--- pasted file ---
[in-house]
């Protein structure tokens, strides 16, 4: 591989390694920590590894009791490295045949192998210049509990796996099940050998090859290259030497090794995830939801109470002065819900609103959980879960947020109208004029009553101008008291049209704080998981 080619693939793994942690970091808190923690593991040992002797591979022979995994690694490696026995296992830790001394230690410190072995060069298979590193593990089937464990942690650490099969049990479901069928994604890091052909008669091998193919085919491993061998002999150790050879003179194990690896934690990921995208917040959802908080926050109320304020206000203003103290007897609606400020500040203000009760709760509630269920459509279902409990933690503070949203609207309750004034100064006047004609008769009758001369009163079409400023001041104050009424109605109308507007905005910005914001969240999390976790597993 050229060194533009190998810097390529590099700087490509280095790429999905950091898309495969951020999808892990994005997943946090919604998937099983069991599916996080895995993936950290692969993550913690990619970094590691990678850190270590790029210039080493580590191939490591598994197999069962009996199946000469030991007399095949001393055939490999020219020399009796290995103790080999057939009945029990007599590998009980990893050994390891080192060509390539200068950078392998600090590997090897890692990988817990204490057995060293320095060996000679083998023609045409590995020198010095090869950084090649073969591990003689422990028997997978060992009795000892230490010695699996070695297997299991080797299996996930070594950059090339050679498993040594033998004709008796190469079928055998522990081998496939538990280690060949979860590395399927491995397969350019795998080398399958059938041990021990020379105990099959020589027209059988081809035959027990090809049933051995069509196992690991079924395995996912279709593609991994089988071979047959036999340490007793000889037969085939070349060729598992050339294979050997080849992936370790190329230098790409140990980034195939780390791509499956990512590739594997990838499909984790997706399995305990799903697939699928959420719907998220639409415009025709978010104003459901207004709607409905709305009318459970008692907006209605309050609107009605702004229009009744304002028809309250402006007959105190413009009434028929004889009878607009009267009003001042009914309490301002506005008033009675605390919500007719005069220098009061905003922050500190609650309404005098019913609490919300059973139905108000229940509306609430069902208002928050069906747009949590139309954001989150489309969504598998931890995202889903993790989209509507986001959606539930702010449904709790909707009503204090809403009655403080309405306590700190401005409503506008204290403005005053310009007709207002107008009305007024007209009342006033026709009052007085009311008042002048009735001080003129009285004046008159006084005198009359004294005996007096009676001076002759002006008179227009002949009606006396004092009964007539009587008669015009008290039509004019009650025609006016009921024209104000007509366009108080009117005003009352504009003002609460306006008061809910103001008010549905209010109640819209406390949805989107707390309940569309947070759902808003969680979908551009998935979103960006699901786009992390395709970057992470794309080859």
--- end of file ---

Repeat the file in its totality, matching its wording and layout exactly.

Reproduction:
[in-house]
């Protein structure tokens, strides 16, 4: 591989390694920590590894009791490295045949192998210049509990796996099940050998090859290259030497090794995830939801109470002065819900609103959980879960947020109208004029009553101008008291049209704080998981 080619693939793994942690970091808190923690593991040992002797591979022979995994690694490696026995296992830790001394230690410190072995060069298979590193593990089937464990942690650490099969049990479901069928994604890091052909008669091998193919085919491993061998002999150790050879003179194990690896934690990921995208917040959802908080926050109320304020206000203003103290007897609606400020500040203000009760709760509630269920459509279902409990933690503070949203609207309750004034100064006047004609008769009758001369009163079409400023001041104050009424109605109308507007905005910005914001969240999390976790597993 050229060194533009190998810097390529590099700087490509280095790429999905950091898309495969951020999808892990994005997943946090919604998937099983069991599916996080895995993936950290692969993550913690990619970094590691990678850190270590790029210039080493580590191939490591598994197999069962009996199946000469030991007399095949001393055939490999020219020399009796290995103790080999057939009945029990007599590998009980990893050994390891080192060509390539200068950078392998600090590997090897890692990988817990204490057995060293320095060996000679083998023609045409590995020198010095090869950084090649073969591990003689422990028997997978060992009795000892230490010695699996070695297997299991080797299996996930070594950059090339050679498993040594033998004709008796190469079928055998522990081998496939538990280690060949979860590395399927491995397969350019795998080398399958059938041990021990020379105990099959020589027209059988081809035959027990090809049933051995069509196992690991079924395995996912279709593609991994089988071979047959036999340490007793000889037969085939070349060729598992050339294979050997080849992936370790190329230098790409140990980034195939780390791509499956990512590739594997990838499909984790997706399995305990799903697939699928959420719907998220639409415009025709978010104003459901207004709607409905709305009318459970008692907006209605309050609107009605702004229009009744304002028809309250402006007959105190413009009434028929004889009878607009009267009003001042009914309490301002506005008033009675605390919500007719005069220098009061905003922050500190609650309404005098019913609490919300059973139905108000229940509306609430069902208002928050069906747009949590139309954001989150489309969504598998931890995202889903993790989209509507986001959606539930702010449904709790909707009503204090809403009655403080309405306590700190401005409503506008204290403005005053310009007709207002107008009305007024007209009342006033026709009052007085009311008042002048009735001080003129009285004046008159006084005198009359004294005996007096009676001076002759002006008179227009002949009606006396004092009964007539009587008669015009008290039509004019009650025609006016009921024209104000007509366009108080009117005003009352504009003002609460306006008061809910103001008010549905209010109640819209406390949805989107707390309940569309947070759902808003969680979908551009998935979103960006699901786009992390395709970057992470794309080859």